HEAVEN choreographed by Sasha Ivanochko, with Louis Laberge-Côté, Matthew Waldie and Ivanochko. Presented by DanceWorks at the Harbourfront Centre Theatre (231 Queens Quay West). Tonight (Thursday, October 19) to Saturday (October 21) at 8 pm. $27, stu/srs $17. 416-973-4000. Rating: NNNNN
Sasha Ivanochko and I are sitting down to talk at the Drake Café, and I politely offer her a taste of my banana bread. She declines.
"Tempting, but I have to be naked onstage next week," she explains.
Oh yeah, I think, guiltily swallowing a piece of fat-laden cake and sucking in my gut.
Heaven, Ivanochko's first full-length work, features her and dancers Louis Laberge-Càté and Matthew Waldie performing for just over an hour sans music and costumes.
"We're getting a lot of energy just from being nude together," she says about the rehearsals. "Things are really heightened without layers of clothing. When somebody's stomach gurgles it's a little more audible. You pick up on the sound of a butt smacking the floor. The smell of deodorant - or not. It's very sensual, but in an unerotic way."
In Europe, nudity in dance and theatre isn't such a big deal. But in tight-assed Toronto, it still raises eyebrows and can be - how to put it? - distracting.
"Sure, it will be distracting for some people," says Ivanochko, looking slightly severe in a black sweater, with her bangs a perfect horizontal line. "I can't help that. The nudity supports the movement vocabulary. There's intimate contact in the piece; it's not like it's abstract. We smell each other, bite each other, I slap Matthew, he drags me across the room with my hand in his mouth, I straddle him, the men press together, we hug, we push each other away. I think what people will see is what they bring with themselves."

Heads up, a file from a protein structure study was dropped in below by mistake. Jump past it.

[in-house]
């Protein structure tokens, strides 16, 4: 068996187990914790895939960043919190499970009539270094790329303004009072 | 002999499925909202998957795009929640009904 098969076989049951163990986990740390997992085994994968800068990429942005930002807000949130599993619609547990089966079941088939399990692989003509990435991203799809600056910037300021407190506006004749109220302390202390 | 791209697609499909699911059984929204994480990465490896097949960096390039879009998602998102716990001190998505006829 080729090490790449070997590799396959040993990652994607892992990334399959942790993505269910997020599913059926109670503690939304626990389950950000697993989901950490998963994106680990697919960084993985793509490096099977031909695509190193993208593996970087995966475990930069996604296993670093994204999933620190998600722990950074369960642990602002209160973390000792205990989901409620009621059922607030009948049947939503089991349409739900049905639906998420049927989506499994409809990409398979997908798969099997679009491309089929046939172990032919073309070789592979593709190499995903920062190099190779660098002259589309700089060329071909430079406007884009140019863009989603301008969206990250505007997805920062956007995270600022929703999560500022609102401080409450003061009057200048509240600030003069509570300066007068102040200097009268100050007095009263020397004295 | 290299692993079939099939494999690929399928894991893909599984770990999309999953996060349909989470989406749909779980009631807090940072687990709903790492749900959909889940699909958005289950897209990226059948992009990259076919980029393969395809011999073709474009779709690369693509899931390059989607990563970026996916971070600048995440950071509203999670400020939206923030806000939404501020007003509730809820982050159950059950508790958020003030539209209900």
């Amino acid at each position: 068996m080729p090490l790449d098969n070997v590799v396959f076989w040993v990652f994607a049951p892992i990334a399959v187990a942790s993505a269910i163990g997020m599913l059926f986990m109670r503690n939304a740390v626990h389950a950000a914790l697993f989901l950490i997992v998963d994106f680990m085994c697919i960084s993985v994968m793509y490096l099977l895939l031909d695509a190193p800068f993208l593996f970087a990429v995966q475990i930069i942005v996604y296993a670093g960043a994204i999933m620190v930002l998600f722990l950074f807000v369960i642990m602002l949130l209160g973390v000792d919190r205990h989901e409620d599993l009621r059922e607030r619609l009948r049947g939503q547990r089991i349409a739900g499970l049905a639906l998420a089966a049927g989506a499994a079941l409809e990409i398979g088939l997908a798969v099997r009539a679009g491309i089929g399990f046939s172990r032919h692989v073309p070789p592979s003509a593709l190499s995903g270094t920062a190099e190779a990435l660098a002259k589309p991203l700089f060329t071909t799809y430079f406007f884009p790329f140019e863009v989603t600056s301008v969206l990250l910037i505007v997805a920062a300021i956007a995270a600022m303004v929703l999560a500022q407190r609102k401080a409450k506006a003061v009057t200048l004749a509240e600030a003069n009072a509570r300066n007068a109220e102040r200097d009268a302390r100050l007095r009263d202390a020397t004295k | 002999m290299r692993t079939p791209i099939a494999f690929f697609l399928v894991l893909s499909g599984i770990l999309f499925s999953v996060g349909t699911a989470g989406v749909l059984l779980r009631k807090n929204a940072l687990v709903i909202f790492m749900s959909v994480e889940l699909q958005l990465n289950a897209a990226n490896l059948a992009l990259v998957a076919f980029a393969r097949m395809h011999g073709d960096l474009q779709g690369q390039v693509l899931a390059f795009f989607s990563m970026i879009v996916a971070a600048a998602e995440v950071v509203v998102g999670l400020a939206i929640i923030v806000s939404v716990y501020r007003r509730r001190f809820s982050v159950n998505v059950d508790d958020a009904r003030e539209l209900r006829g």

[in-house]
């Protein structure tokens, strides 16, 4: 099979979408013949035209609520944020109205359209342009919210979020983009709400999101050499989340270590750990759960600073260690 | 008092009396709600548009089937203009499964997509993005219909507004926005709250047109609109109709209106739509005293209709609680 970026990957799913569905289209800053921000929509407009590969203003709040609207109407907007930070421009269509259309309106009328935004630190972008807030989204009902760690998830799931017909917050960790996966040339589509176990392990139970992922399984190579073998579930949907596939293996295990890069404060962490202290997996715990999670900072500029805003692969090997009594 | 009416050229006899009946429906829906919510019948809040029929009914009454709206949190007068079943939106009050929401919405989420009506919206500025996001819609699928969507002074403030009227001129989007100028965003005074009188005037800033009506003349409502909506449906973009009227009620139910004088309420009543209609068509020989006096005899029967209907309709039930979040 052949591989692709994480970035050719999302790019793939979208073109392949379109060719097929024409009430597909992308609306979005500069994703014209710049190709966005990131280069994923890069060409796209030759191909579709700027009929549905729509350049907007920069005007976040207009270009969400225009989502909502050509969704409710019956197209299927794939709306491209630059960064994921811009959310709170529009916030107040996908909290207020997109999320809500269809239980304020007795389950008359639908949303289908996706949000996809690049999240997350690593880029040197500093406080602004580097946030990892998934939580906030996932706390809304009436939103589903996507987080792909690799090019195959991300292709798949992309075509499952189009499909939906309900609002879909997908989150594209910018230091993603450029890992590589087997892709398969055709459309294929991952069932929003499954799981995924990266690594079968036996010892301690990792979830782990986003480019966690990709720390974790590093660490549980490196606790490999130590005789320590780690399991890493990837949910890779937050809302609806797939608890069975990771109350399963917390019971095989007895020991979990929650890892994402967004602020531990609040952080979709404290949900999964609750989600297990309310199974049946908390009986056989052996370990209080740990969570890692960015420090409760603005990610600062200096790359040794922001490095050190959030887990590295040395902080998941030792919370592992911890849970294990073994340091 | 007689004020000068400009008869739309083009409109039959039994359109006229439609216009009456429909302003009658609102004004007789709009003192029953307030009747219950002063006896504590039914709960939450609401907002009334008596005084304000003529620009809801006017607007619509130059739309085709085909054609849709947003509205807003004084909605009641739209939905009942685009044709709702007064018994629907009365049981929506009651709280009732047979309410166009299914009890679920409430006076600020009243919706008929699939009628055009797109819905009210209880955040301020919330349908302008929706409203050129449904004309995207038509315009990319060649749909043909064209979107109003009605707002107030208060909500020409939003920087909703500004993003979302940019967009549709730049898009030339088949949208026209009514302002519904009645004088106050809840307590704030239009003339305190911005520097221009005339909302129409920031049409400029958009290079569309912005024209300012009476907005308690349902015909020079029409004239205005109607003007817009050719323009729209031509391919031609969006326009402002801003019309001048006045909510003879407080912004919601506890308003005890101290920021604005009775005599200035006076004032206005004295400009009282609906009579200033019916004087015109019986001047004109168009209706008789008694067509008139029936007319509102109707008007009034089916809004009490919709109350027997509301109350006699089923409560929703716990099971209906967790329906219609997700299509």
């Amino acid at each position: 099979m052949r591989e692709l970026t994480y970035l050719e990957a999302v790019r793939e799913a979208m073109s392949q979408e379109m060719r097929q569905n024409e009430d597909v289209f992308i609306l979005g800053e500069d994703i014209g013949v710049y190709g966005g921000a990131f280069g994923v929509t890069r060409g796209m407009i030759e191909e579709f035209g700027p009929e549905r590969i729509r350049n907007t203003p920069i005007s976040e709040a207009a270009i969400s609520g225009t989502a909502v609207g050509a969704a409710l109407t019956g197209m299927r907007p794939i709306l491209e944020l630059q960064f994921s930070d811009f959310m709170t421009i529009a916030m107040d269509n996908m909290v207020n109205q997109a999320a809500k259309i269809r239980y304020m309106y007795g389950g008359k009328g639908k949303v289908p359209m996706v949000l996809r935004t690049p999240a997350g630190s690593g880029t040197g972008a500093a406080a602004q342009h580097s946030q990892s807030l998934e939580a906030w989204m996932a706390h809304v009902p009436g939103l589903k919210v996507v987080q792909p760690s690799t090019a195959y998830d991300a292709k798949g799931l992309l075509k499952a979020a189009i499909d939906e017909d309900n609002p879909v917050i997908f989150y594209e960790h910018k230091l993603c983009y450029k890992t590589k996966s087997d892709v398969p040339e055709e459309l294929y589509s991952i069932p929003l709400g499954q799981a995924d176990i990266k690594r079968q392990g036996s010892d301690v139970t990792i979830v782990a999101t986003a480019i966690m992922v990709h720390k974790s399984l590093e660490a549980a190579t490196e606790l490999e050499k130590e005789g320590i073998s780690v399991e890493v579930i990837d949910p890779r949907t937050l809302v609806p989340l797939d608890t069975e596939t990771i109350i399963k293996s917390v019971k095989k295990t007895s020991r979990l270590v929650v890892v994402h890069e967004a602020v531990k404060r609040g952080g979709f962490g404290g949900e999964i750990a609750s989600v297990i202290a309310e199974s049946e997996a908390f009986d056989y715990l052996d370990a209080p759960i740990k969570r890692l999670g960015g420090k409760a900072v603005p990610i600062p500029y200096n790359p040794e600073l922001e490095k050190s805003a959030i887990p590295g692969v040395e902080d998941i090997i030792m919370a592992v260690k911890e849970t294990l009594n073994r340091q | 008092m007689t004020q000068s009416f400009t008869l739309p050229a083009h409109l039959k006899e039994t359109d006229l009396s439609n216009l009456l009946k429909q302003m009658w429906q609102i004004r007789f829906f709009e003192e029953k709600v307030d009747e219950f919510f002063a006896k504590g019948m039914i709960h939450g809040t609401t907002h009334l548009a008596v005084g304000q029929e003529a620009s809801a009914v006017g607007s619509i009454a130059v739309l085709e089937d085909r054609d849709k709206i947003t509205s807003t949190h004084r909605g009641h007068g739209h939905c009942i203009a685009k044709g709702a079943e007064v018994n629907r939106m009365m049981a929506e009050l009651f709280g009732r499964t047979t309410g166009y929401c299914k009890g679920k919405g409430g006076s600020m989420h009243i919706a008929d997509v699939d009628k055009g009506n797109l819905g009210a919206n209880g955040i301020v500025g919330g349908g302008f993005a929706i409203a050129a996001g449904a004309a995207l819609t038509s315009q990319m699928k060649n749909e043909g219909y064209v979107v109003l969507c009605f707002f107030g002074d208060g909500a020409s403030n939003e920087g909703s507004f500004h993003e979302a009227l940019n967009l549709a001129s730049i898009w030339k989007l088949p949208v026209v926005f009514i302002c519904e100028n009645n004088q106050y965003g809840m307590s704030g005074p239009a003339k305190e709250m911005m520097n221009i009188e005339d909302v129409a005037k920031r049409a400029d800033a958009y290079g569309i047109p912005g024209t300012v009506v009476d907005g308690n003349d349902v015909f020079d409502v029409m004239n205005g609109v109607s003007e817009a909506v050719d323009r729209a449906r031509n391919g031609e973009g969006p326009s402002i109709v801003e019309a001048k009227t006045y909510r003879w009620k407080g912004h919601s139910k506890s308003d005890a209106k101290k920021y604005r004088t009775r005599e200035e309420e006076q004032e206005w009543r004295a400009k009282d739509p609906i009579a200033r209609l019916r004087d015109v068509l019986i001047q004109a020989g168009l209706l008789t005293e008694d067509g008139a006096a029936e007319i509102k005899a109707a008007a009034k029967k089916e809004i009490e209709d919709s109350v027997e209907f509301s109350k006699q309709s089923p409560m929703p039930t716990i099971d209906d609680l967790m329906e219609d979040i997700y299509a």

Ivanochko admits she couldn't have done this 10 years ago.
"Body issues," she sighs, "and a lack of daring. But I'm in control of this project, so I know the reasons why I'm nude. I've had that dancer/choreographer discussion with the two guys. They're very trusting and brave, which is important. I'm asking them to perform naked but also to reveal themselves emotionally."
Heaven could mark a turning point in Ivanochko's choreography career. One of the city's finest dancers, she debuted her double bill of The King & Queen Of Ruins and Perfect Pretty in 2003, and the work showed promise.
"I don't think King & Queen was the best-structured work - it didn't go anywhere. But it was the first piece that really captured my physical ideas. And I think Perfect Pretty was one-dimensional, overstating the same thing. I have a chance to perform Perfect Pretty again in Montreal next April, and I'm going to completely redo the middle section. I have more experience now of being in my work, and I've got rid of some of the cloudiness."
Ivanochko's named her dance company blackandblue dance projects.
"It's a metaphor for the bumps and bruises we encounter in life," she smiles. "My work's on the darker side, the bluer side, but it's not mopey or maudlin."
During the making of Heaven, she says her feelings about her career clicked into place. She's been talking with an agent about mounting the piece elsewhere, a necessity if you're going to survive in the business. She's performed sections for other presenters, and there's lots of interest.
She wants to avoid the syndrome of creating a piece and then letting it die.
"Having a one-off show is tragic, especially if the work is good," she says. "It forces you to create more work for yourself, and that's unhealthy. I also think touring helps keep the work mature. You get to see your work on different stages, talk to different audiences. In Toronto, the audience is made up of a lot of friends and colleagues, but it's healthy to get friction and critical feedback from others."
She's also been encouraged by the examples of Peggy Baker and Denise Fujiwara, two dance artists who have their own companies and flourishing careers.
"They're two amazing role models. They've shown me you can have a significant career through your later years. I plan to do that," she pauses, "but you never know."